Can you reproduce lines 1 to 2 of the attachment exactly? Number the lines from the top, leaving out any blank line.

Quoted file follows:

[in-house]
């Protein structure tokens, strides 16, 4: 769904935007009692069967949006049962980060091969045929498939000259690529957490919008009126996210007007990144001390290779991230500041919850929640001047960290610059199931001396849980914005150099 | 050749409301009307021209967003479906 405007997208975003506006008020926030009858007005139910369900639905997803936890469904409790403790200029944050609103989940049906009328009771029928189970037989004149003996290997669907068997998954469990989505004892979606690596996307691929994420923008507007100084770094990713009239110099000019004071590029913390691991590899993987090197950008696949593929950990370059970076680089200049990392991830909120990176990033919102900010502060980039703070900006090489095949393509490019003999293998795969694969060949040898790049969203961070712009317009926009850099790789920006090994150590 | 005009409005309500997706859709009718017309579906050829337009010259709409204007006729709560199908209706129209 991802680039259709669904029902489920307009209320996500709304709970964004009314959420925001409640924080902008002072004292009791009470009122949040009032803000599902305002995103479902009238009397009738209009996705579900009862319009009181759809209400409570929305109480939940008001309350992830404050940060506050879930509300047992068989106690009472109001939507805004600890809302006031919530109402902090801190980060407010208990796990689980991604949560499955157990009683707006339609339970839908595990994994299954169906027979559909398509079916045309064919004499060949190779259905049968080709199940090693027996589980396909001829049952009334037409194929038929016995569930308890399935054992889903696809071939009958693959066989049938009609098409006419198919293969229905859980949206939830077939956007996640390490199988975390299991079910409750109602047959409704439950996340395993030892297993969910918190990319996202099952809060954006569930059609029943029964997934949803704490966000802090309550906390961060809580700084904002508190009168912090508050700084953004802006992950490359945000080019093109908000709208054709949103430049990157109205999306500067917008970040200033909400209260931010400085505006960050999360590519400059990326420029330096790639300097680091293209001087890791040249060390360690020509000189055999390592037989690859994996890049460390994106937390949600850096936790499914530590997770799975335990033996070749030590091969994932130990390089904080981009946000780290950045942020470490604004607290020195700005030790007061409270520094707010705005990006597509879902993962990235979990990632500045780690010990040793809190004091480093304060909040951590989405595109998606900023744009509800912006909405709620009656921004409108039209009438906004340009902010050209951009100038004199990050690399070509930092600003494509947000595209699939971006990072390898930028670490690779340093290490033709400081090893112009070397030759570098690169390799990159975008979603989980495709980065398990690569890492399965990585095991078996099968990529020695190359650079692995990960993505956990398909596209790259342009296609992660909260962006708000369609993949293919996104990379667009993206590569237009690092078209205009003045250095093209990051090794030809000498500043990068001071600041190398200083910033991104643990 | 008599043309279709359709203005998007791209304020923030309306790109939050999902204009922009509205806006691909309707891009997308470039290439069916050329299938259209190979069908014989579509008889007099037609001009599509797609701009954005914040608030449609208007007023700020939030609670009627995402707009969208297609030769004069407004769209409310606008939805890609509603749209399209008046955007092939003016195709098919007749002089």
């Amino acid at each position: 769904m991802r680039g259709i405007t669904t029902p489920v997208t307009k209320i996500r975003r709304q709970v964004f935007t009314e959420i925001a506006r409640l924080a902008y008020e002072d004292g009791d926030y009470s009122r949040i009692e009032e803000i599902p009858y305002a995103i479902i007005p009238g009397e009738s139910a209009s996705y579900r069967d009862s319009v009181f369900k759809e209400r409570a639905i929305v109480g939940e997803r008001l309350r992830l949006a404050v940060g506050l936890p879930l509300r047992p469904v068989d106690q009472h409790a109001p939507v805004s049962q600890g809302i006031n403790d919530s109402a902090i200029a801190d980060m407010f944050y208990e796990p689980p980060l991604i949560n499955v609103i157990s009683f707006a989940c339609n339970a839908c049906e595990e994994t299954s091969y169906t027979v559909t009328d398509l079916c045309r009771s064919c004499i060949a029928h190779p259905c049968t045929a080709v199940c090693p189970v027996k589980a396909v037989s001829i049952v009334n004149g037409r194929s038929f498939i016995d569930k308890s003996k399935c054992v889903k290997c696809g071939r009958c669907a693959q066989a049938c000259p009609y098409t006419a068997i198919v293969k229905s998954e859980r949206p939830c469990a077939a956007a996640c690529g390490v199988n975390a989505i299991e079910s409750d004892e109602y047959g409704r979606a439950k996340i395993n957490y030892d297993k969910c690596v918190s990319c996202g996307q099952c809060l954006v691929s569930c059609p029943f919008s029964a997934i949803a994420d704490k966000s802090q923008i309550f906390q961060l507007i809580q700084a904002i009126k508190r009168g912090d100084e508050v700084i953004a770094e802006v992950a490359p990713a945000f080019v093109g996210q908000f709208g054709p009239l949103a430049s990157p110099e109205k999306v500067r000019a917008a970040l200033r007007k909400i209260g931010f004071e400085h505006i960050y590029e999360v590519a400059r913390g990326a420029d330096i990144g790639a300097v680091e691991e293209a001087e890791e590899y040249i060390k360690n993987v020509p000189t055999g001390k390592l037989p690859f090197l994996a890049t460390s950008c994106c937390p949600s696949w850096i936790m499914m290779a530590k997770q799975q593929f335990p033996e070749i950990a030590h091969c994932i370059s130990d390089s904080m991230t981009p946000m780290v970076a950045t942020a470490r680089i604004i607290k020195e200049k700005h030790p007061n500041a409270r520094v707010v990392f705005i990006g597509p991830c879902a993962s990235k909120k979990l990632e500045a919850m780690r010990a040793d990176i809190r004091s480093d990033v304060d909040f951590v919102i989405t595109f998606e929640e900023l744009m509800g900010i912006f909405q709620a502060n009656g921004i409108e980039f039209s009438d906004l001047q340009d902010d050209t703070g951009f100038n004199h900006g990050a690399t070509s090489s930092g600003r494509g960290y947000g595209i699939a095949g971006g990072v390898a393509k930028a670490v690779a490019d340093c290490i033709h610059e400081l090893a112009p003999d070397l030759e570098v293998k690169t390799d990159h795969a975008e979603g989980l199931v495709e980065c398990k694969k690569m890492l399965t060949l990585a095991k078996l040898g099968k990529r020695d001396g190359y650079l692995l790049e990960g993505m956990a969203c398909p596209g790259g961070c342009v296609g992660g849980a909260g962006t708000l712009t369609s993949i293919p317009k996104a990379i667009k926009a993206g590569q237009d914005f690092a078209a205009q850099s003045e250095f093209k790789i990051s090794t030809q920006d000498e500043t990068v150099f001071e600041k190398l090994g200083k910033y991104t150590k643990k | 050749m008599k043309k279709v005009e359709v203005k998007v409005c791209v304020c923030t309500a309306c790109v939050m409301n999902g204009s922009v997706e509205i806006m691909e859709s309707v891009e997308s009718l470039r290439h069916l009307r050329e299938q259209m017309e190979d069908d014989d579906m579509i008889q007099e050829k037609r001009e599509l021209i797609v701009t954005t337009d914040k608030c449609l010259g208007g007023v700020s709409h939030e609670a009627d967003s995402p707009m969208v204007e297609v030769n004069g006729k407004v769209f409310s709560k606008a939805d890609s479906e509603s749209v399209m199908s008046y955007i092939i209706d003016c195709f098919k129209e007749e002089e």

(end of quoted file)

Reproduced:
[in-house]
């Protein structure tokens, strides 16, 4: 769904935007009692069967949006049962980060091969045929498939000259690529957490919008009126996210007007990144001390290779991230500041919850929640001047960290610059199931001396849980914005150099 | 050749409301009307021209967003479906 405007997208975003506006008020926030009858007005139910369900639905997803936890469904409790403790200029944050609103989940049906009328009771029928189970037989004149003996290997669907068997998954469990989505004892979606690596996307691929994420923008507007100084770094990713009239110099000019004071590029913390691991590899993987090197950008696949593929950990370059970076680089200049990392991830909120990176990033919102900010502060980039703070900006090489095949393509490019003999293998795969694969060949040898790049969203961070712009317009926009850099790789920006090994150590 | 005009409005309500997706859709009718017309579906050829337009010259709409204007006729709560199908209706129209 991802680039259709669904029902489920307009209320996500709304709970964004009314959420925001409640924080902008002072004292009791009470009122949040009032803000599902305002995103479902009238009397009738209009996705579900009862319009009181759809209400409570929305109480939940008001309350992830404050940060506050879930509300047992068989106690009472109001939507805004600890809302006031919530109402902090801190980060407010208990796990689980991604949560499955157990009683707006339609339970839908595990994994299954169906027979559909398509079916045309064919004499060949190779259905049968080709199940090693027996589980396909001829049952009334037409194929038929016995569930308890399935054992889903696809071939009958693959066989049938009609098409006419198919293969229905859980949206939830077939956007996640390490199988975390299991079910409750109602047959409704439950996340395993030892297993969910918190990319996202099952809060954006569930059609029943029964997934949803704490966000802090309550906390961060809580700084904002508190009168912090508050700084953004802006992950490359945000080019093109908000709208054709949103430049990157109205999306500067917008970040200033909400209260931010400085505006960050999360590519400059990326420029330096790639300097680091293209001087890791040249060390360690020509000189055999390592037989690859994996890049460390994106937390949600850096936790499914530590997770799975335990033996070749030590091969994932130990390089904080981009946000780290950045942020470490604004607290020195700005030790007061409270520094707010705005990006597509879902993962990235979990990632500045780690010990040793809190004091480093304060909040951590989405595109998606900023744009509800912006909405709620009656921004409108039209009438906004340009902010050209951009100038004199990050690399070509930092600003494509947000595209699939971006990072390898930028670490690779340093290490033709400081090893112009070397030759570098690169390799990159975008979603989980495709980065398990690569890492399965990585095991078996099968990529020695190359650079692995990960993505956990398909596209790259342009296609992660909260962006708000369609993949293919996104990379667009993206590569237009690092078209205009003045250095093209990051090794030809000498500043990068001071600041190398200083910033991104643990 | 008599043309279709359709203005998007791209304020923030309306790109939050999902204009922009509205806006691909309707891009997308470039290439069916050329299938259209190979069908014989579509008889007099037609001009599509797609701009954005914040608030449609208007007023700020939030609670009627995402707009969208297609030769004069407004769209409310606008939805890609509603749209399209008046955007092939003016195709098919007749002089």